(c) Dr Paul Kinsler. [Acknowledgements & Feedback]
I had already done a BSc at University of Auckland, but since there was no undergraduate honours course available in the Physics Department, I had to either do the two year Masters degree that was the next step in physics at the University of Auckland, do something else, or go somewhere else. I thought that since I quite enjoyed physics, I'd do the MSc, which consisted of one year of course work, followed by a one year research project.
The first course was a General Relativity paper taught at a rather challenging pace by Prof Houton -- the pace was due largely to the fact that we'd had no real relativity coursework since first year, so we had to hear some second and third year level lectures before we were able to follow the graduate course we we enrolled to do. Hard work, but it turned out all right in the end.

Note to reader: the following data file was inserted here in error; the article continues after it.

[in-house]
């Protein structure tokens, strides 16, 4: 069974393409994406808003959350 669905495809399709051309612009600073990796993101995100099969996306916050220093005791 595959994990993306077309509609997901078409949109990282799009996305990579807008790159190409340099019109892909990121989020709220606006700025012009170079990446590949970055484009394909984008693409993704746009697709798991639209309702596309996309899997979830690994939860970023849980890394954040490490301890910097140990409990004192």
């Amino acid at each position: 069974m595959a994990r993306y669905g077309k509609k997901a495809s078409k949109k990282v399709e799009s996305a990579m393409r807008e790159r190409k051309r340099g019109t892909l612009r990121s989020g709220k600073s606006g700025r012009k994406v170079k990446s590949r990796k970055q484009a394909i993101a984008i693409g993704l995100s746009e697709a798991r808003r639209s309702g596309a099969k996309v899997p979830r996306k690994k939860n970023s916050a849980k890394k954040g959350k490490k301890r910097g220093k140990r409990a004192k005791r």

Second was a Quantum Mechanics paper taught by Prof. Stamp, who helped teach a casual disregard for where any factors of two and hbar might be -- after all, you can always sort them out after you get some something that looks like a result. This course was in two parts, and the second part was quantum field theory. Assuming there'd be some QFT in the exam, I studied this part quite hard, and got a good handle on it -- so naturally there was no QFT in the exam at all. Subsequently I've never needed it for anything -- beyond it providing a context in which to use the other bits of physics more useful to me on a day to day level.
Then there was Solid State physics... which I remember little non-subject detail about, but the course material at least stayed in my mind long enough to be helpful when I moved into the semiconductor field some years later (see Sheffield). I also sat in on the lectures for the Particle Physics paper. Briefly I helped set up the JANZOS cosmic ray detector, built to detect those originating from supernova 1987A. All I did, though, was spend a week helping to arrange some moderately heavy objects on top of a rather cold hill; I didn't stick with the project long enough to do anything complicated, let alone any of the research component.